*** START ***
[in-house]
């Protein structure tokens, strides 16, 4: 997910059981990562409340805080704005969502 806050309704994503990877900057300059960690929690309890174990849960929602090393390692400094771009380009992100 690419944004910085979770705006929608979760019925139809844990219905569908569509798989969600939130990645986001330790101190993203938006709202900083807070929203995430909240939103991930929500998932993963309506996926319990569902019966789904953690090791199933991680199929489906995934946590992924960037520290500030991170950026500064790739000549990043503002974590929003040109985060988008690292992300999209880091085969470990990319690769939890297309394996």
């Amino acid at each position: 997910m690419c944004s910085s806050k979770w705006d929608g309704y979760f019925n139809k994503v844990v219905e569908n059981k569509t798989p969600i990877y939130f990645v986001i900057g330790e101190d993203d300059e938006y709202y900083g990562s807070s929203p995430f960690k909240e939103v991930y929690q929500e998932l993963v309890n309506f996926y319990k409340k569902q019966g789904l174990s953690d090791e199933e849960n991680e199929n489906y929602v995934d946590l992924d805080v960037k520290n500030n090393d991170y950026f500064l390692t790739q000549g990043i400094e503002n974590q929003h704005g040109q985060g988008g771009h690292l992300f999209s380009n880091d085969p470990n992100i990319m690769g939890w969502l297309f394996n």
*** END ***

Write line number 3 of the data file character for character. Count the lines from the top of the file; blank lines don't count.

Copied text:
């Amino acid at each position: 997910m690419c944004s910085s806050k979770w705006d929608g309704y979760f019925n139809k994503v844990v219905e569908n059981k569509t798989p969600i990877y939130f990645v986001i900057g330790e101190d993203d300059e938006y709202y900083g990562s807070s929203p995430f960690k909240e939103v991930y929690q929500e998932l993963v309890n309506f996926y319990k409340k569902q019966g789904l174990s953690d090791e199933e849960n991680e199929n489906y929602v995934d946590l992924d805080v960037k520290n500030n090393d991170y950026f500064l390692t790739q000549g990043i400094e503002n974590q929003h704005g040109q985060g988008g771009h690292l992300f999209s380009n880091d085969p470990n992100i990319m690769g939890w969502l297309f394996n």